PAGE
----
This lateral blast of hot material accelerated to at least 300 miles per hour, then slowed as the rocks and ash fell to the ground and spread away from the volcano; several people escaping the blast on its western edge were able to keep ahead of the advancing cloud by driving 65 to 100 miles an hour!The blast cloud traveled as far as 17 miles northward from the volcano and the landslide traveled about 14 miles west, down the North Fork Toutle River.
1980-1986: Large explosive eruption on May 18, 1980, followed by 21 smaller eruptive episodes.
The last 17 episodes built a lava dome in the volcano's crater. 1800-1857: Large explosive eruption in 1800 was followed by extrusions of lava that formed a lava flow on the volcano's northwest flank (Floating Island lava flow) and a lava dome on the north flank (Goat Rocks lava dome). Helens on May 18, 1980 was an important geological event because we observed and documented large-scale catastrophic processes, which are extremely rare occurrences.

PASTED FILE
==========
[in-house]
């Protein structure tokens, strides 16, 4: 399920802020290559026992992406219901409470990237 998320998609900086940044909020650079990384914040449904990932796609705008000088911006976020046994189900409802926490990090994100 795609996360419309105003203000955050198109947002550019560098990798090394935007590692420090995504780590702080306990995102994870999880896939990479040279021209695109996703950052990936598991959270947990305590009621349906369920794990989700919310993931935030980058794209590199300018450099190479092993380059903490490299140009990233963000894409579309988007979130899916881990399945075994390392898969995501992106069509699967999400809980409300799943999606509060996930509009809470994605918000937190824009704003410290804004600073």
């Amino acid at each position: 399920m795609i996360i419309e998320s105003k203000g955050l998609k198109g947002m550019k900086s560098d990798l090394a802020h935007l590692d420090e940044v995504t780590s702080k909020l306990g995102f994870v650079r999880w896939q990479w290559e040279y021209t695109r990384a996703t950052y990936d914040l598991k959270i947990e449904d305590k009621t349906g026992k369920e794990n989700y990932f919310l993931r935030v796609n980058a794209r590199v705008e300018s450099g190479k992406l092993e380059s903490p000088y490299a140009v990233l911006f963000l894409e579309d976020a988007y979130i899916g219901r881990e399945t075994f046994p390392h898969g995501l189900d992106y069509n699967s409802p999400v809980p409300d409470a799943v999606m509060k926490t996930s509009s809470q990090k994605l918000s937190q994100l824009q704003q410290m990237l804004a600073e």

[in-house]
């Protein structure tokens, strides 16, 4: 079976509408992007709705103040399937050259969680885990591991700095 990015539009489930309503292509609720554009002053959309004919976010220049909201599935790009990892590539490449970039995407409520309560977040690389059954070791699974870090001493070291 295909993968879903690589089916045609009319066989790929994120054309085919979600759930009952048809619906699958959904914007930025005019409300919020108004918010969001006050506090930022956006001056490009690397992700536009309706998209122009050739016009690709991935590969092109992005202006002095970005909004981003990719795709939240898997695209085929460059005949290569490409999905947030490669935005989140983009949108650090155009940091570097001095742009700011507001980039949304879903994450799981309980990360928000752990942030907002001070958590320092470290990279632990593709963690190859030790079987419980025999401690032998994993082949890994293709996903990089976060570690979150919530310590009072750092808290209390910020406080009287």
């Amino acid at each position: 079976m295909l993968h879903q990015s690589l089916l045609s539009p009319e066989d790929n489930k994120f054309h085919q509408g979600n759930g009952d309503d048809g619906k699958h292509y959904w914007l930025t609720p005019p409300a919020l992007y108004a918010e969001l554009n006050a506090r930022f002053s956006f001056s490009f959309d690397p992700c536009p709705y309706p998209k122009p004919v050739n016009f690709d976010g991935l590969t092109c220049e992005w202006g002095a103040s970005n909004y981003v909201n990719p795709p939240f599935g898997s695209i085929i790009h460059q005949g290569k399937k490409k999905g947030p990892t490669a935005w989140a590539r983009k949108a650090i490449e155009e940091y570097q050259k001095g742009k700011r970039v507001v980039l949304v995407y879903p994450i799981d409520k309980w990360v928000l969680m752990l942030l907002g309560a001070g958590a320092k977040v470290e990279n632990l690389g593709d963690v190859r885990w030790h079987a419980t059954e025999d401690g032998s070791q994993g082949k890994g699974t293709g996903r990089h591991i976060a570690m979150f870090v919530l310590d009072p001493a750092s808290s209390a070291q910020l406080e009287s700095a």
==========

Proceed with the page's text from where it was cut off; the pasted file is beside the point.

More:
The largest and most destructive lahar was formed by water seeping from inside the huge landslide deposit through most of the day.
This sustained flow of water eroded material from both the landslide deposit and channel of the North Fork Toutle River.
Based on the best-selling book of the same name, this enthralling documentary features interviews with archaeological specialists and biblical scholars from all over the world, including experts from the Louvre, the Museum of Cairo, the Museum of Jerusalem, and the British Museum.